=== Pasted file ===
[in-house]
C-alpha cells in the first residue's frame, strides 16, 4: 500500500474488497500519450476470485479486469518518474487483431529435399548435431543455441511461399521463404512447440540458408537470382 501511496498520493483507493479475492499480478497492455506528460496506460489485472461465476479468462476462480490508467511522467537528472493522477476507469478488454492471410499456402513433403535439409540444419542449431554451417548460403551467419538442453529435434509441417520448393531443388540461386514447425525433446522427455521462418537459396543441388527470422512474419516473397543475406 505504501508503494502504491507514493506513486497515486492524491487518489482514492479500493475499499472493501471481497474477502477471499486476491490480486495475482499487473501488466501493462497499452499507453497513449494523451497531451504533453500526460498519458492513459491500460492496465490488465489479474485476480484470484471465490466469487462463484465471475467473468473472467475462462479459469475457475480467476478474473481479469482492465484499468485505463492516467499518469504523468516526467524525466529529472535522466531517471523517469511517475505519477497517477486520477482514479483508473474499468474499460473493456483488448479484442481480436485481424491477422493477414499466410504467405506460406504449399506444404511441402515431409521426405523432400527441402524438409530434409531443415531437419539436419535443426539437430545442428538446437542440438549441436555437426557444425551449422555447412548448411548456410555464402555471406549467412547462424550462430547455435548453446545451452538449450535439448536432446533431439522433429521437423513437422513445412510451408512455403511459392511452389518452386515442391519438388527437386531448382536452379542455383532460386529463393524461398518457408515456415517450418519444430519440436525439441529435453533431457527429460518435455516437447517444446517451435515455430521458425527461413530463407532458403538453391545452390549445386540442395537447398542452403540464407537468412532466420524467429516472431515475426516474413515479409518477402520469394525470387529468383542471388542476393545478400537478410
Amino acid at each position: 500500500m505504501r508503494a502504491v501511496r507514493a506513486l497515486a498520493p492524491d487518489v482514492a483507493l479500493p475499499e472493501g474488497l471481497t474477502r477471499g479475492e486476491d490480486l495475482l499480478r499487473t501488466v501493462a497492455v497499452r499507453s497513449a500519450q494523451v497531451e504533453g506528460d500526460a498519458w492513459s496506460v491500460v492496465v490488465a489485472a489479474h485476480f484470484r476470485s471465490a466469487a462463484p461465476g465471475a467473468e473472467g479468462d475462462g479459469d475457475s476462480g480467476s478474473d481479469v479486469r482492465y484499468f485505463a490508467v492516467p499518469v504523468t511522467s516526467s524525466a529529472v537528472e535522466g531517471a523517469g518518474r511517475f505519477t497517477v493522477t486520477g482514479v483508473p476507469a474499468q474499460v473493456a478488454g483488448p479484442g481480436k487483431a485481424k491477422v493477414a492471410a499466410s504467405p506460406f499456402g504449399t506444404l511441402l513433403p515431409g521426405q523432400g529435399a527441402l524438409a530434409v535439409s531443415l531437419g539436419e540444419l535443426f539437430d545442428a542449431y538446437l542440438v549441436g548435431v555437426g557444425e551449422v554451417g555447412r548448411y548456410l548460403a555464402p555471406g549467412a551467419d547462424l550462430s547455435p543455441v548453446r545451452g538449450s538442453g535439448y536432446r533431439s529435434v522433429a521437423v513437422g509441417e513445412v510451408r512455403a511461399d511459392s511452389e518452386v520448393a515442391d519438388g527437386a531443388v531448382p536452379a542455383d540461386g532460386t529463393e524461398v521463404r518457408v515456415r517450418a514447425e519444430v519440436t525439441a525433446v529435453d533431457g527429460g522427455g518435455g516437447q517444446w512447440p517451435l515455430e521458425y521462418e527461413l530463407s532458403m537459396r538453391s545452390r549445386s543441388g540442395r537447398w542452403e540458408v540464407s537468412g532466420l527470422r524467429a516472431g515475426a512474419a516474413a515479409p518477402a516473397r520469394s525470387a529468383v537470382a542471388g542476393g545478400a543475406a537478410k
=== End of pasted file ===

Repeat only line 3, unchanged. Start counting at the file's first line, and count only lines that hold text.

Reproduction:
Amino acid at each position: 500500500m505504501r508503494a502504491v501511496r507514493a506513486l497515486a498520493p492524491d487518489v482514492a483507493l479500493p475499499e472493501g474488497l471481497t474477502r477471499g479475492e486476491d490480486l495475482l499480478r499487473t501488466v501493462a497492455v497499452r499507453s497513449a500519450q494523451v497531451e504533453g506528460d500526460a498519458w492513459s496506460v491500460v492496465v490488465a489485472a489479474h485476480f484470484r476470485s471465490a466469487a462463484p461465476g465471475a467473468e473472467g479468462d475462462g479459469d475457475s476462480g480467476s478474473d481479469v479486469r482492465y484499468f485505463a490508467v492516467p499518469v504523468t511522467s516526467s524525466a529529472v537528472e535522466g531517471a523517469g518518474r511517475f505519477t497517477v493522477t486520477g482514479v483508473p476507469a474499468q474499460v473493456a478488454g483488448p479484442g481480436k487483431a485481424k491477422v493477414a492471410a499466410s504467405p506460406f499456402g504449399t506444404l511441402l513433403p515431409g521426405q523432400g529435399a527441402l524438409a530434409v535439409s531443415l531437419g539436419e540444419l535443426f539437430d545442428a542449431y538446437l542440438v549441436g548435431v555437426g557444425e551449422v554451417g555447412r548448411y548456410l548460403a555464402p555471406g549467412a551467419d547462424l550462430s547455435p543455441v548453446r545451452g538449450s538442453g535439448y536432446r533431439s529435434v522433429a521437423v513437422g509441417e513445412v510451408r512455403a511461399d511459392s511452389e518452386v520448393a515442391d519438388g527437386a531443388v531448382p536452379a542455383d540461386g532460386t529463393e524461398v521463404r518457408v515456415r517450418a514447425e519444430v519440436t525439441a525433446v529435453d533431457g527429460g522427455g518435455g516437447q517444446w512447440p517451435l515455430e521458425y521462418e527461413l530463407s532458403m537459396r538453391s545452390r549445386s543441388g540442395r537447398w542452403e540458408v540464407s537468412g532466420l527470422r524467429a516472431g515475426a512474419a516474413a515479409p518477402a516473397r520469394s525470387a529468383v537470382a542471388g542476393g545478400a543475406a537478410k